Not long after being mobbed by his teammates on the mound, senior pitcher Jared Poché received a Gatorade shower and a shaving-cream pie.

As far as LSU was concerned, he deserved every bit of the celebratory trifecta. It’s not every day a player throws a no-hitter. To be precise, it had been 13,856 days since the last one by an LSU pitcher.

Poché, LSU’s square-jawed and stoic southpaw, became the first individual LSU player to throw a no-hitter since March 14, 1979. In the process, the Tigers clinched a doubleheader sweep against Army with a 6-0 win and opened its season in near-perfect fashion.

It was the sixth no-hitter in LSU history. Of the five previous individual no-hitters, four were accomplished in seven innings, like Poché’s. The last was thrown by Bobby Landry in a 1-0 win against Southern Miss some 38 years ago.

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LSU coach Paul Mainieri said Poché would’ve been pulled if he didn’t retire the last batter, Army cleanup hitter John McCarthy.

He was running up against a predetermined pitch count limit, and Mainieri did not want to risk an injury to a key player in the second game of the season.

“I don’t think I would’ve been a very popular coach in Alex Box Stadium if I’d been hooking him then,” Mainieri said.

Poché (1-0) did his part to make sure that difficult decision wouldn’t be made. He got McCarthy to ground out to freshman third baseman Josh Smith, who fired across the diamond to fellow freshman Jake Slaughter and ignited the celebration.

For everyone except Poché, that is. As soon as he saw Smith secure the ball, he raised his hands to the air in celebration.

“I just knew it,” Poché said.

He had reason to know it. He has his dad to thank for that. During a family dinner Friday night, Jerry Poché told his son he was going to throw a no-hitter Saturday.

Poché was upset at his dad for dooming him to a bad outing.

“I said, ‘Why are you saying that, putting that on me?’ ” Poché said. “I was expecting to get hit all around the ball park today. The next thing you know, it happens. It’s crazy the way things work.”

He didn’t realize his dad just Babe Ruthed one of the top moments of his career, calling his shot before it happened.

He came oh so close to throwing the second perfect game in LSU history.

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Army’s only base runner in the seven-inning contest reached on an error by right fielder Greg Deichmann, who in the fourth inning called off second baseman Cole Freeman on a fly ball in shallow right field but then couldn’t make the play.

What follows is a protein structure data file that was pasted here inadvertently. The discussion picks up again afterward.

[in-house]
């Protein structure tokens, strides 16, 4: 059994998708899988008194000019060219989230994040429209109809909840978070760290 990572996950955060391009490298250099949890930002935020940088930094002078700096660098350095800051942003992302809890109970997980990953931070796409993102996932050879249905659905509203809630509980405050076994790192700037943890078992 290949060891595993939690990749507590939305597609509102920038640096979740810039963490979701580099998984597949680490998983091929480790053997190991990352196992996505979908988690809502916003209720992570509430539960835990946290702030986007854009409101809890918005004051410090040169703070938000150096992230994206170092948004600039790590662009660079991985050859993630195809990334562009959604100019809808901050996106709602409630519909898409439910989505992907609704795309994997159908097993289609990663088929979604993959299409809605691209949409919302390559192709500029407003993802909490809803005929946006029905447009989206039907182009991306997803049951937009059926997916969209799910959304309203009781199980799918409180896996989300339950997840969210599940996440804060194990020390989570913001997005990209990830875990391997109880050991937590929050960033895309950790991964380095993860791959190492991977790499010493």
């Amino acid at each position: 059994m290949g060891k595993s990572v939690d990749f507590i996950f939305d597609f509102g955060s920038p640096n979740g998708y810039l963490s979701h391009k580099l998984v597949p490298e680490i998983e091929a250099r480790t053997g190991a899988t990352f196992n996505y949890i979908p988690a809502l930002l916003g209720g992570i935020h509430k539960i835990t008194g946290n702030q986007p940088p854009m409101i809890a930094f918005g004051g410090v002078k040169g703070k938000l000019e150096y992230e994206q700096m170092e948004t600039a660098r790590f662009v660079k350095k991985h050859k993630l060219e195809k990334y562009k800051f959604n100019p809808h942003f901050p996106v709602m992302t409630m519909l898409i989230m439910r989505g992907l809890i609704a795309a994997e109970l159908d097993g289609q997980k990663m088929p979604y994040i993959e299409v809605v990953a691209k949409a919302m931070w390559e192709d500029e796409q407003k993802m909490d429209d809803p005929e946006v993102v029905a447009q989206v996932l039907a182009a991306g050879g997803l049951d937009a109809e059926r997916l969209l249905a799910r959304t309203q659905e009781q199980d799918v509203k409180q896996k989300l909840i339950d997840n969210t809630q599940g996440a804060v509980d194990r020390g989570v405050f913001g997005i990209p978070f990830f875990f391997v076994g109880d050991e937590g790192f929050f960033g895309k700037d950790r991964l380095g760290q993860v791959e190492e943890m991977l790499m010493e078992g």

“I just overran it,” said Deichmann, who said Poché later told him it wasn’t a big deal.

Other than that, Poché was untouchable. He retired nine straight to start the game and 12 straight after the error and only reached a three-ball count on three occasions.

“His command was awesome, and when he fell behind in counts he came back and made some big pitches,” Mainieri said.

Poché needed 79 pitches to complete the feat — six shy of his predetermined maximum. He buckled down in the later innings, needing just nine pitches to get through the fourth inning, eight to get through the fifth, and six to get through the sixth.

He came out of the gates strong, striking out four of the first six batters he faced, then leaned on his defense as the game wore on.

Particularly, he leaned on shortstop Kramer Robertson, who assisted on six of the game’s 21 outs.

Robertson might’ve wanted the no-hitter more than anyone not named Poché. He started counting outs after Deichmann’s error, which is when he realized Poché had a no-hitter going. He turned in his best play of the night as soon as he knew what was at stake.

Immediately following Deichmann’s error, Army third baseman Anfernee Crompton ripped a shot to the hole between Robertson and Smith. Robertson ranged to his arm side to backhand the ball, then made a quick transfer and absurdly strong throw as his momentum carried him into left field. Robertson’s throw beat Crompton by a step.

“I absolutely knew what was going on,” Robertson said. “I wanted the ball hit to me every play. I wanted to be the guy to make the play for him.”

That was the first of several standout plays by Robertson, who earned high praise from Mainieri afterward.

“I thought Kramer put on a clinic,” Mainieri said. “That was as well as I’ve ever seen Alex Bregman, or Austin Nola or DJ LeMahieu play shortstop at Alex Box Stadium.”

Army starter Ty Giovinco was turning in his own memorable outing at Alex Box Stadium. He shut out LSU’s lineup through the first four innings, limiting them to just three hits.

But Bryce Adams opened the fifth with a booming double off the wall in left, and Smith broke a scoreless tie with a sacrifice fly to center field. Robertson broke the game open with a two-run triple later in the inning to make it 3-0, and the Tigers added three more runs in the sixth.

After the celebration had died down, Mainieri found Poché on the mound and asked him a rhetorical question. Poché made a tough decision to return for his senior season after he was selected in the 14th round by the San Diego Padres last June.

“Was it worth coming back to experience that today?” Mainieri said.

Poché’s answer: “One hundred percent.”

Follow Luke Johnson on Twitter, @ByLukeJohnson.